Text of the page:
An Overview of Complera (Rilpivirine/Tenofovir/Emtricitabine)
January 19, 2017
Brand Name: Complera
Complera can cause serious, life-threatening side effects. These include lactic acidosis (buildup of acid in the blood) and liver problems.
Contact your health care provider right away if you have any of the following symptoms that may signal lactic acidosis:
Stop taking Complera and contact your health care provider right away if you get a rash with any of the following symptoms:
Liver problems have occurred even in a few people who had no prior risk factors for liver problems. People taking Complera should be monitored for liver problems before starting treatment and during treatment. Contact your health care provider right away if you have any of the following symptoms that could be signs of liver problems:
Complera is not approved for the treatment of hepatitis B virus (HBV) infection. If you have both HIV and HBV infection and take Complera, your HBV infection may get worse (flare up) if you stop taking Complera.
Complera should not be taken with certain drugs, including the HBV drug adefovir dipivoxil (brand name: Hepsera) and any drugs that contain emtricitabine, rilpivirine, tenofovir disproxil fumarate, or lamivudine.
While taking Complera, it is important to keep all of your appointments with your health care provider.
What Is Complera?
Complera is a prescription medicine approved by the U.S. Food and Drug Administration (FDA) for the treatment of HIV infection in adults and children 12 years of age and older who have never taken HIV medicines before and who have a viral load (number of HIV RNA copies per mL of blood) of 100,000 copies/mL or less. In certain people who have a viral load of less than 50 copies/mL and who are on a stable HIV medicine regimen, Complera may be used to replace their current HIV medicine regimen. Complera is a complete regimen for the treatment of HIV infection and should not be used with other HIV medicines.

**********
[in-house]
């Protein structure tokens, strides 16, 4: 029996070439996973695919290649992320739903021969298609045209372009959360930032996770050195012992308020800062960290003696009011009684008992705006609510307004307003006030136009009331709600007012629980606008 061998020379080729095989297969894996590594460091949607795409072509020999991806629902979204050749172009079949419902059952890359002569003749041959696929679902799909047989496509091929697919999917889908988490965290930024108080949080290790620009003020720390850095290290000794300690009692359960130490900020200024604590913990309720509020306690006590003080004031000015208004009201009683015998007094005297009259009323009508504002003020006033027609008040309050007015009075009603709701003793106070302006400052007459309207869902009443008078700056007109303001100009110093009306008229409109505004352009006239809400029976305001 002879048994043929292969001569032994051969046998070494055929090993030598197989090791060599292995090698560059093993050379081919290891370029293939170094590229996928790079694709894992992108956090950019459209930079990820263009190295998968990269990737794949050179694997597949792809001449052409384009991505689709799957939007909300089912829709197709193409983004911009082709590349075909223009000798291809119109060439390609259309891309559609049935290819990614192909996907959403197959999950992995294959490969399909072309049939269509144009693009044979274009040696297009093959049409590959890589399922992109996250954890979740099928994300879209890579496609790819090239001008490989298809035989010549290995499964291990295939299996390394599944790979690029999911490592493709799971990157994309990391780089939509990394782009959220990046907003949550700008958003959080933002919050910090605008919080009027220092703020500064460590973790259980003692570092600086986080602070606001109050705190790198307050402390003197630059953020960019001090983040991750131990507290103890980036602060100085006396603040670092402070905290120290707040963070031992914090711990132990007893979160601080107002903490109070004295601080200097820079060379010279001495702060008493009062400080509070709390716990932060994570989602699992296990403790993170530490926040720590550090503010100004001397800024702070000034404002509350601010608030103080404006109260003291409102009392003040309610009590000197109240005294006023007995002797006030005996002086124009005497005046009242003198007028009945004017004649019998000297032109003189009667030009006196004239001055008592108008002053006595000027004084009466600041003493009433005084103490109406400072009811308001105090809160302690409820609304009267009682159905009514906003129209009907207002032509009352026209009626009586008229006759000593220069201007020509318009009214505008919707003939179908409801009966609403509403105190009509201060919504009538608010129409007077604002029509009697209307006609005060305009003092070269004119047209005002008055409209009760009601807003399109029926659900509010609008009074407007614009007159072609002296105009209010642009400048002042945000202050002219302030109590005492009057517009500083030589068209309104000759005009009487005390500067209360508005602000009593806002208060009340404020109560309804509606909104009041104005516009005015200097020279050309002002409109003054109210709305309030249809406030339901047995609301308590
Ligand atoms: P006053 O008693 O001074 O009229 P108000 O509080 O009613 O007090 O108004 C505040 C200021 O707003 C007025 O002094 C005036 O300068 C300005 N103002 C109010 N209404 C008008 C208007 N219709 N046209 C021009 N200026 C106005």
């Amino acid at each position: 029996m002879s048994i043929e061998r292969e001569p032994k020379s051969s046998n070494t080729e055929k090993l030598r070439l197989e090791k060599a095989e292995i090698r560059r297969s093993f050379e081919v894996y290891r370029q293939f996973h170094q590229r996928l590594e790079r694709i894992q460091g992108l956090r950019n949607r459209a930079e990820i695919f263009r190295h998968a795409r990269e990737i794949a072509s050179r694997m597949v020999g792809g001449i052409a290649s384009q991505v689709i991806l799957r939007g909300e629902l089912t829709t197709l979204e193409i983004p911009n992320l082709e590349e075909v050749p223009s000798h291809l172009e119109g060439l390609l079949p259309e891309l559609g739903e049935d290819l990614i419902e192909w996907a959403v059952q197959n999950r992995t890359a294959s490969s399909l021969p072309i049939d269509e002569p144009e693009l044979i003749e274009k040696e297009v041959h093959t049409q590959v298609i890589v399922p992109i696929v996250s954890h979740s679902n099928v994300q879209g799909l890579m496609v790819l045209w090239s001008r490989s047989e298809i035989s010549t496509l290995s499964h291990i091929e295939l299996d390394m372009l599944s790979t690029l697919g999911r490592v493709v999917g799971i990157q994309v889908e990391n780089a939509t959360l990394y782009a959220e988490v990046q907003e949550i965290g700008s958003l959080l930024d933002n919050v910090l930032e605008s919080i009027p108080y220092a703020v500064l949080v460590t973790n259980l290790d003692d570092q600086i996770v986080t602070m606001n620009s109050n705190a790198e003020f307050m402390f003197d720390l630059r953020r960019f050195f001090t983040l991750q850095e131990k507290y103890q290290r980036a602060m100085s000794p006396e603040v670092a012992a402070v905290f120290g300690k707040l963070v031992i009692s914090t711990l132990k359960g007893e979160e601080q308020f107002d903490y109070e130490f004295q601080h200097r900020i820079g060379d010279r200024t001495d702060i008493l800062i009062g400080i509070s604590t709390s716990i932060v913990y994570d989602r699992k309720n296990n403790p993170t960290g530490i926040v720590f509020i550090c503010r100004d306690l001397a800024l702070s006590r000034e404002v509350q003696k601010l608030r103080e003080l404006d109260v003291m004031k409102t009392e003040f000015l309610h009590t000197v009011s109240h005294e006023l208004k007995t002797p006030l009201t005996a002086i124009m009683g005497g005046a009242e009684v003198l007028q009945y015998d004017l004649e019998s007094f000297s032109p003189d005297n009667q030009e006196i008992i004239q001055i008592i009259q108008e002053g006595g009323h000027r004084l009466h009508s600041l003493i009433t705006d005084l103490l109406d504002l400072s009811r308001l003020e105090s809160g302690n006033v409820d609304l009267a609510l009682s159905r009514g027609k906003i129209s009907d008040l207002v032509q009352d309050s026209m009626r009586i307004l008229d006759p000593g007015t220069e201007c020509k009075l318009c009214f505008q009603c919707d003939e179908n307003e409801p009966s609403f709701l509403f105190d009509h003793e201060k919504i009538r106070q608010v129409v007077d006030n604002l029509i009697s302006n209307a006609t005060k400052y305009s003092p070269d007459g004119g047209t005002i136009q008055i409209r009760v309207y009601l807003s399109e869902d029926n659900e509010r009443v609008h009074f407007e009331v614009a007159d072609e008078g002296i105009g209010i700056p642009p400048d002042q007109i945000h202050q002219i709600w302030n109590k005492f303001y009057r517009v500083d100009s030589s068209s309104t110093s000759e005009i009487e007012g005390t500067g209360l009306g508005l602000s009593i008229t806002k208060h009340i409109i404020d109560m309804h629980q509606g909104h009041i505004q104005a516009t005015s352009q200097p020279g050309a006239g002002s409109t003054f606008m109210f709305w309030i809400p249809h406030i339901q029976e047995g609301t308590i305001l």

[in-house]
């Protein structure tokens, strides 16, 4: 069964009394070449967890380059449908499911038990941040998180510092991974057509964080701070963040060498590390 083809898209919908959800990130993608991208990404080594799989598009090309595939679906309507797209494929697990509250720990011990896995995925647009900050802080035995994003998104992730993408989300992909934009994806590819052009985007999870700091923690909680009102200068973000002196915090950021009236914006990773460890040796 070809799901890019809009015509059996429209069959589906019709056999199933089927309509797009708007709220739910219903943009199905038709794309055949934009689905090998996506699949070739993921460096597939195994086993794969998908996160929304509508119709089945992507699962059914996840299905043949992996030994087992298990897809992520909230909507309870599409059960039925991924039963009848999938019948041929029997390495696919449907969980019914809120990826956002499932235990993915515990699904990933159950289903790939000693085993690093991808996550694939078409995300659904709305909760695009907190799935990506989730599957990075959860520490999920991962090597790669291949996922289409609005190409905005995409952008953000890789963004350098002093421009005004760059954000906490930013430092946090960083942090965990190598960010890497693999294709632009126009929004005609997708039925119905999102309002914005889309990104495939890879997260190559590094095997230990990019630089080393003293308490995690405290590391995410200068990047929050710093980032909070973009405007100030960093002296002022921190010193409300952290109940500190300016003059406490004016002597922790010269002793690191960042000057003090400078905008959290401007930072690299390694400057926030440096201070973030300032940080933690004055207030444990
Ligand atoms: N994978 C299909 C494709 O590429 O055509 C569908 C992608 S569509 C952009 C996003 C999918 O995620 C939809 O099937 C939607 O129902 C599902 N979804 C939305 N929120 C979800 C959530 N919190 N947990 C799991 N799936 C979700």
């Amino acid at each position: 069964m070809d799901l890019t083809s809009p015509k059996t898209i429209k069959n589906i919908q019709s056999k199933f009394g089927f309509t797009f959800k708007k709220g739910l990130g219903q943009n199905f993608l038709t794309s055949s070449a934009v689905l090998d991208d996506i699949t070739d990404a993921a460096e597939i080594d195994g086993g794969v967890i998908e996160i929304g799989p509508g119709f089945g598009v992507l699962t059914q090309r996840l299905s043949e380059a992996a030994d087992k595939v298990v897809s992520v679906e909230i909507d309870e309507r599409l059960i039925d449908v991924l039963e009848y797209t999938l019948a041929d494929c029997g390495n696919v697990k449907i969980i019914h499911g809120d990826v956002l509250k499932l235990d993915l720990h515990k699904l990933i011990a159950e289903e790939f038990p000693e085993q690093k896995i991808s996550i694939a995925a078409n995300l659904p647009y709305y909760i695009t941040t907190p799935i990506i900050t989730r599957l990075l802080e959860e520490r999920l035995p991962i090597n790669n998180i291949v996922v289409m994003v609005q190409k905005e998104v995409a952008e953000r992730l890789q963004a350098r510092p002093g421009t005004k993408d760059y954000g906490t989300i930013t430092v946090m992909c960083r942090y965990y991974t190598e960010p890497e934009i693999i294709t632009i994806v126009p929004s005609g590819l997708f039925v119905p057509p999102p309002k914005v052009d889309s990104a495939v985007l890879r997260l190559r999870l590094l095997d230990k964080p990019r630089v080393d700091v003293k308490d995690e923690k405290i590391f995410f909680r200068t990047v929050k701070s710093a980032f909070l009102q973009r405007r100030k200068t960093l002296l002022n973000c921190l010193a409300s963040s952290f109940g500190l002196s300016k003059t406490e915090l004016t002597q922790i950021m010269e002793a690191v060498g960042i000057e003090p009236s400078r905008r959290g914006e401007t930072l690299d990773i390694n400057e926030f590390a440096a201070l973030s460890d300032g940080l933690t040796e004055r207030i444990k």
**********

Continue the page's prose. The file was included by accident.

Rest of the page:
Complera contains the following three different medicines combined in one pill:
Both NNRTIs and NRTIs block an HIV enzyme called reverse transcriptase. (An enzyme is a protein that starts or increases the speed of a chemical reaction.) By blocking reverse transcriptase, the three drugs in combination prevent HIV from multiplying and can reduce the amount of HIV in the body.
HIV medicines can't cure HIV/AIDS, but taking a combination of HIV medicines (called an HIV regimen) every day helps people with HIV live longer, healthier lives. HIV medicines also reduce the risk of HIV transmission.
What Should I Tell My Health Care Provider Before Taking Complera?
Before taking Complera, tell your health care provider:
How Should I Take Complera?
Complera comes in tablet form. Each tablet contains:
Take Complera according to your health care provider's instructions.
Take Complera with food (a protein drink is not a substitute for food). Do not take Complera with other HIV medicines. (Sometimes an additional tablet of rilpivirine is given with Complera.)
If you take too much Complera, contact your health care provider or local poison control center (1-800-222-1222) right away, or go to the nearest hospital emergency room.
For more information on how to take Complera, see the FDA drug label from DailyMed. (DailyMed is a federal website that includes the most recent drug labels submitted to FDA.)
This article was provided by AIDSinfo. Visit the AIDSinfo website to find out more about their activities and publications.
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